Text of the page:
Imagine what you would say to a friend or family member who holds the same expectation or beliefs as you do. Often, when you are removed from the situation and on the outside looking in per se, you will say something far more reasonable and realistic.  You will think more objectively about your expectation versus reality. By shifting your perspective you can change your unrealistic expectations. Here are 4 thought-provoking questions you can ask yourself to determine if perhaps you are judging your spouse according to a double standard.

  1. Is this a realistic thing to expect from my partner given their ability, current circumstances, and life story?
  2. If I was in their shoes, would this expectation be something I could meet?
  3. If I was in their shoes, how would I perceive this situation?
  4. Have I personally lived up to these expectations consistently?

Asking these questions allows you the space to rethink the situation from a new perspective. Once you do this, you have the freedom to adjust or create a new set of expectations that can help you empower your partner to meet those expectations.

Strategy Two: Reflect on the effects of your expectations

Some powerful questions you can ask yourself are:

Does [the expectation] help or hurt my relationship?

Does [the expectation] move my relationship forward?

Does [the expectation] strengthen or weaken my relationship?

If the expectation negatively impacts your relationship, gently acknowledge it. Recognize that you have an unrealistic expectation in the situation and if it helps, you can even say aloud “This expectation does not help me now.” Take a few deep breaths and remind yourself that your expectations are not norms or rules that other people should be governed by. Taking the time to examine and question your expectations will help you to stop judging your partner for being “wrong” about having a different way of doing things. It opens up the door for a conversation between you and your partner to understand each other’s point of view and reach a compromise that works for both of you and makes your union stronger.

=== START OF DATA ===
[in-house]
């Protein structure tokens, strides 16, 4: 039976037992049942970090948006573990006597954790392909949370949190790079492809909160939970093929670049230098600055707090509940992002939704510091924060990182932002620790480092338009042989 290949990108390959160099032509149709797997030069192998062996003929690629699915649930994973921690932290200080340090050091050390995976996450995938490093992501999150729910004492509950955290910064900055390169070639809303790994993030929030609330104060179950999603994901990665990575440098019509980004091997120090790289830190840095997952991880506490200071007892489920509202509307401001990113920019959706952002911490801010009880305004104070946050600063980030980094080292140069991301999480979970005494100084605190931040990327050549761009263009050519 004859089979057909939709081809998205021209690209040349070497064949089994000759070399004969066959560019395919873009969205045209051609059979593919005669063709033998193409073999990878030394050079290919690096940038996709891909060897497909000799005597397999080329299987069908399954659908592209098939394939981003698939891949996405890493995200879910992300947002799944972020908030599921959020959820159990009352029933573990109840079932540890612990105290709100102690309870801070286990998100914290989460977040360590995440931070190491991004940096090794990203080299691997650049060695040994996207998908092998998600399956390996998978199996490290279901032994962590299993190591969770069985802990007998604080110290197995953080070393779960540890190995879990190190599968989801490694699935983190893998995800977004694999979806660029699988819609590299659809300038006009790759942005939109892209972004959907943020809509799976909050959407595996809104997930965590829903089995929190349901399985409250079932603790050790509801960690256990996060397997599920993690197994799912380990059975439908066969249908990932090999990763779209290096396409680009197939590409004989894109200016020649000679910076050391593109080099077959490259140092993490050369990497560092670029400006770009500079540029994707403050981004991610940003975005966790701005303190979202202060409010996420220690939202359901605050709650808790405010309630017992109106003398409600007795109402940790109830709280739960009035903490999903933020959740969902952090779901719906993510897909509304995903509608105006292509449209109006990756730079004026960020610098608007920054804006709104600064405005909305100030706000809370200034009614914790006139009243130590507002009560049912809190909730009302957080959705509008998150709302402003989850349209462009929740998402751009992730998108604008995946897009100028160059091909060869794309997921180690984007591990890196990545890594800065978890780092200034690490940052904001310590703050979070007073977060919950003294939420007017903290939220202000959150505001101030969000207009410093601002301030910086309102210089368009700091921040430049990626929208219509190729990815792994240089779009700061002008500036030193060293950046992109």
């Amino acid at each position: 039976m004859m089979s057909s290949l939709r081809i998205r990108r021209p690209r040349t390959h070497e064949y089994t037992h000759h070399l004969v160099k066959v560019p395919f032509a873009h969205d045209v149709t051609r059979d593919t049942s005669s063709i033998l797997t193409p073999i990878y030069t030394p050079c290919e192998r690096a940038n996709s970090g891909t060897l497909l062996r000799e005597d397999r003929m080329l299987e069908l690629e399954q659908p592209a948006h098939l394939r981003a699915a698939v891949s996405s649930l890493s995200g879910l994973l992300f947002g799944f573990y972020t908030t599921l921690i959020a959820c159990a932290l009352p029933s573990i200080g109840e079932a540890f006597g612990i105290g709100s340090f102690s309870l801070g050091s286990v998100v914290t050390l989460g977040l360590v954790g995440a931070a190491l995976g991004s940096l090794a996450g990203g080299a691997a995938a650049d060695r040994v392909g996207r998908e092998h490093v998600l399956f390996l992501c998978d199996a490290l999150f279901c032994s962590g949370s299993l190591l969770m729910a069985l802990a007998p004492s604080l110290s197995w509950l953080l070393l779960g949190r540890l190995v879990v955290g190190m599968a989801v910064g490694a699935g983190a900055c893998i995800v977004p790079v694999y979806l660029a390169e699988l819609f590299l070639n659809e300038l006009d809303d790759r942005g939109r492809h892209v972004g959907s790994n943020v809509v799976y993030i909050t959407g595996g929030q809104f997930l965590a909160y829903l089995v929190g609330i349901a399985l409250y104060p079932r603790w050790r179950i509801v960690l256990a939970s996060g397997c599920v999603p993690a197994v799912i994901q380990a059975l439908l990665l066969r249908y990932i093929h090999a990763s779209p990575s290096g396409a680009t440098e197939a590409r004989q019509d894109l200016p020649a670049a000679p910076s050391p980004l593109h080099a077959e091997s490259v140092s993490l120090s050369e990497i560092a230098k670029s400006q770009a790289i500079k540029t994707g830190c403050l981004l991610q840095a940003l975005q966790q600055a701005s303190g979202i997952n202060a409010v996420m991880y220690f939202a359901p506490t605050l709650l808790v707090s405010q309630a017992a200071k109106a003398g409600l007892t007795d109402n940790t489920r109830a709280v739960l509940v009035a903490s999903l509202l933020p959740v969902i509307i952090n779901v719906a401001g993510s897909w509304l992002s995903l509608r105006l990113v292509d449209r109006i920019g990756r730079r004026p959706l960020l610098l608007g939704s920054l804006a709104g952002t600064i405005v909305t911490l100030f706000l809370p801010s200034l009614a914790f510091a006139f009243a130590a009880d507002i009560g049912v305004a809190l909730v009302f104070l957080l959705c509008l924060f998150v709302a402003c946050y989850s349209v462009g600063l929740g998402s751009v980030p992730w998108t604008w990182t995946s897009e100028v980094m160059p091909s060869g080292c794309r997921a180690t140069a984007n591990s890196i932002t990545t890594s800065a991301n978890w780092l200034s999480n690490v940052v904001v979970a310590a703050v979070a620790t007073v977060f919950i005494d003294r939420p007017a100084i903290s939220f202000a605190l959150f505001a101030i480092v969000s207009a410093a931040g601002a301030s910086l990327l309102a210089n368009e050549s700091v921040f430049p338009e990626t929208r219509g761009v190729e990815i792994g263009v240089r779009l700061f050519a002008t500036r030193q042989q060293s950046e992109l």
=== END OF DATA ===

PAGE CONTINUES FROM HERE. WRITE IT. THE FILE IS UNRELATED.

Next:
Strategy Three: Allow for Flexibility

By this I mean, you should start by being sensitive to changing circumstances. I’ll use an example that may be familiar to you. Perhaps instead of telling your husband, “Babe, you said you would do the dishes if I cooked. We had a deal!” you could perhaps say something like, “It looks like you haven’t had a chance to clean the kitchen. Could we work on it? I can help.”

So why is this strategy more effective? Because you are stating what you need clearly and in a way that gives your husband the opportunity to listen and make a choice. When cleaning the kitchen becomes his choice, he is far more likely to follow through.

In addition, the strategy of being flexible allows room to learn and grow. You learn better/new ways to communicate with your partner. As you listen to their side of things and seek to understand their perspective, you learn more about the one you are with. Better understand how they think, feel, react, and what their expectations are leads to growth for both of you as individuals, but also as a couple growing together.

Strategy Four: Challenge Your Limiting Beliefs

The majority of our unrealistic expectations come from a place of pessimism and doubt which lead us to create “failure scenarios” in our minds. On a subconscious level, we fear we will fail at this relationship. We fear losing our partner for one reason or the other, and that fear can manifest as these unrealistic expectations that chip away at our relationships. To successfully handle these doubts, challenge the underlying limiting beliefs. Here are some questions to ask:

  • What do I expect will happen?
  • How do I know for sure that things won’t work out?
  • What if the way I am thinking is completely flawed?
  • What’s another, more empowering way to think about this relationship?
  • What’s a new set of expectations that would be more helpful to keep the relationship moving forward?

The more you challenge your negative thoughts and limiting beliefs the more confidence you gain to keep moving forward.

Carmen Riley is a Licensed Professional Counselor in the State of Virginia and the District of Columbia. She is the owner of  Zion Restoration Counseling Services, a group practice in Fairfax Virginia that specializes in the treatment of anxiety, depression, relationship issues and trauma.  To learn more or if you would like to make an appointment check her group website at to schedule an appointment.